There were pine and linden shields to be had for pennies, but Brienne rode past them. She meant to keep the heavy oaken shield Jaime had given her, the one he’d borne himself from Harrenhal to King’s Landing. A pine shield had its advantages. It was lighter, and therefore easier to bear, and the soft wood was more like to trap a foeman’s axe or sword. But oak gave more protection, if you were strong enough to bear its weight.

  Duskendale was built around its harbor. North of town the chalk cliffs rose; to the south a rocky headland shielded the ships at anchor from storms coming up the narrow sea. The castle overlooked the port, its square keep and big drum towers visible from every part of town. In the crowded cobbled streets, it was easier to walk than ride, so Brienne put her mare up in a stable and continued on afoot, with her shield slung across her back and her bedroll tucked up beneath one arm.

  The captain’s sister was not hard to find. The Seven Swords was the largest inn in town, a four-story structure that towered over its neighbors, and the double doors on the house across the way were painted gorgeously. They showed a castle in an autumn wood, the trees done up in shades of gold and russet. Ivy crawled up the trunks of ancient oaks, and even the acorns had been done with loving care. When Brienne peered more closely, she saw creatures in the foliage: a sly red fox, two sparrows on a branch, and behind those leaves the shadow of a boar.

  “Your door is very pretty,” she told the dark-haired woman who answered when she knocked. “What castle is that meant to be?”

  “All castles,” said the captain’s sister. “The only one I know is the Dun Fort by the harbor. I made t’other in my head, what a castle ought to look like. I never seen a dragon neither, nor a griffin, nor a unicorn.” She had a cheerful manner, but when Brienne showed her the shield her face went dark. “My old ma used to say that giant bats flew out from Harrenhal on moonless nights, to carry bad children to Mad Danelle for her cookpots. Sometimes I’d hear them scrabbling at the shutters.” She sucked her teeth a moment, thoughtful. “What goes in its place?”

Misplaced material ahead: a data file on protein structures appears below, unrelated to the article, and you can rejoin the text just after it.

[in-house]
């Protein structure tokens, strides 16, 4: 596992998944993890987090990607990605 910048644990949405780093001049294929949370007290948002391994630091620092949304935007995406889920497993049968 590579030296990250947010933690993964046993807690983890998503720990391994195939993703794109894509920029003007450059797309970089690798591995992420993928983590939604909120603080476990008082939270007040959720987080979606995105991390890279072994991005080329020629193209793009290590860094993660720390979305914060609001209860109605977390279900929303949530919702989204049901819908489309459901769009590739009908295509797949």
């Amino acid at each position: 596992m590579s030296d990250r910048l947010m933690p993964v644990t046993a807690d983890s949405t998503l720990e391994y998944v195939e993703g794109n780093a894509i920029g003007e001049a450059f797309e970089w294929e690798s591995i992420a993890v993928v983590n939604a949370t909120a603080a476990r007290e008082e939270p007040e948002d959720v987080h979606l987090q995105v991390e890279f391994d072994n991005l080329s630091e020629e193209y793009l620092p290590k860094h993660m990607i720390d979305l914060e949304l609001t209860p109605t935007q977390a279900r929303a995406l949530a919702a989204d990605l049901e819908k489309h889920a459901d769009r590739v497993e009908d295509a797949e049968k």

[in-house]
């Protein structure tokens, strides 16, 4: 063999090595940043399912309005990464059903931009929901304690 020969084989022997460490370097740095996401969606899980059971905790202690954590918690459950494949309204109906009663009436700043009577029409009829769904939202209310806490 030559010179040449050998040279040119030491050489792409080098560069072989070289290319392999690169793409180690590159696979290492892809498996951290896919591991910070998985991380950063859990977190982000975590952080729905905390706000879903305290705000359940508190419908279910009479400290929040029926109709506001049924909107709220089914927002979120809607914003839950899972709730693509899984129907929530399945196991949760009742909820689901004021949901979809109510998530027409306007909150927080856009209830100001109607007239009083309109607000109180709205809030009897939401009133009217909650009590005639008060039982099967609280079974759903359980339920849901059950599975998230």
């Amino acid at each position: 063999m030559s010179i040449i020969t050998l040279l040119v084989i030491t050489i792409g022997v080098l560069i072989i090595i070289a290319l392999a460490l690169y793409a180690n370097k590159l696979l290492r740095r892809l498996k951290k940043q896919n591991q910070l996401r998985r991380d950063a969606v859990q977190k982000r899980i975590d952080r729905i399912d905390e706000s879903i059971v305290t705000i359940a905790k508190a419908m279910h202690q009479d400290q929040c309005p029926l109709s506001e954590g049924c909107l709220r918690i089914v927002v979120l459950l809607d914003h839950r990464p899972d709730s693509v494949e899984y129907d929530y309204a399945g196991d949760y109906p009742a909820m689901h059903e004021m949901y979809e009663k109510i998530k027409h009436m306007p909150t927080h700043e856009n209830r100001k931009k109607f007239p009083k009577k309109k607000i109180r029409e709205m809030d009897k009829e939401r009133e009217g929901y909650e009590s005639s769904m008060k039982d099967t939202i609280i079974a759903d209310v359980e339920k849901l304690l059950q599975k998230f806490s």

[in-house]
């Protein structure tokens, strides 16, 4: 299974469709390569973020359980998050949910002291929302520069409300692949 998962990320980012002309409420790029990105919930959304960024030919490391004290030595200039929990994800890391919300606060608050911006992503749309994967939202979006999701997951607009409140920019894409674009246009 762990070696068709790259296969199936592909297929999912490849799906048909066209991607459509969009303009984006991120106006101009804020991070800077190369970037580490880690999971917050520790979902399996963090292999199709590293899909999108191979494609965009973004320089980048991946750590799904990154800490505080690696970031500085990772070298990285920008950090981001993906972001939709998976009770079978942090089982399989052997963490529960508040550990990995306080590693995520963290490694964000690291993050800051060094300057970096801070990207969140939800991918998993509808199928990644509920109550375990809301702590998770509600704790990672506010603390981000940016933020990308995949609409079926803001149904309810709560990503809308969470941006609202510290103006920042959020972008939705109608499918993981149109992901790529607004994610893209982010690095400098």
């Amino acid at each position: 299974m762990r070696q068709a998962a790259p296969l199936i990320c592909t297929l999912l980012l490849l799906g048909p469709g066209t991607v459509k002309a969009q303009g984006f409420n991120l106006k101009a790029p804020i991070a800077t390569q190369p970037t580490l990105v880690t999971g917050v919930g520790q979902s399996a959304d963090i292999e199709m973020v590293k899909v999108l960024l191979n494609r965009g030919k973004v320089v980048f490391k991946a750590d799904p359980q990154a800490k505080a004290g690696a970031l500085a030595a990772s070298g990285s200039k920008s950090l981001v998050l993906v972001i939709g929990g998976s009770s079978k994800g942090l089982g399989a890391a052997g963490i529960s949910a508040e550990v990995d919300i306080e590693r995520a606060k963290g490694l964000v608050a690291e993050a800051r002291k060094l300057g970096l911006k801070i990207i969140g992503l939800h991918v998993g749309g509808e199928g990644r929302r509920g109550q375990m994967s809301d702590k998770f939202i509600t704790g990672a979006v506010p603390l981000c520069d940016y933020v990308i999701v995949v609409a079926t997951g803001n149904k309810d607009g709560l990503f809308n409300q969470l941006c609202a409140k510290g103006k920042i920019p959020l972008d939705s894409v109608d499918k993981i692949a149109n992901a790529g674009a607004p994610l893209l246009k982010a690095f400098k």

The arms of Tarth were quartered rose and azure, and bore a yellow sun and crescent moon. But so long as men believed her to be a murderess, Brienne dare not carry them. “Your door reminded me of an old shield I once saw in my father’s armory.” She described the arms as best she could recall them.

  The woman nodded. “I can paint it straightaway, but the paint will need to dry. Take a room at the Seven Swords, if it please you. I’ll bring the shield to you by morning.”

  Brienne had not meant to overnight in Duskendale, but it might be for the best. She did not know if the lord of the castle was in residence, or whether he would consent to see her. She thanked the painter and crossed the cobblestones to the inn. Above its door, seven wooden swords swung beneath an iron spike. The whitewash that covered them was cracked and peeling, but Brienne knew their meaning. They stood for the seven sons of Darklyn who had worn the white cloaks of the Kingsguard. No other house in all the realm could claim as many. They were the glory of their House. And now they are a sign above an inn. She pushed into the common room and asked the innkeep for a room and a bath.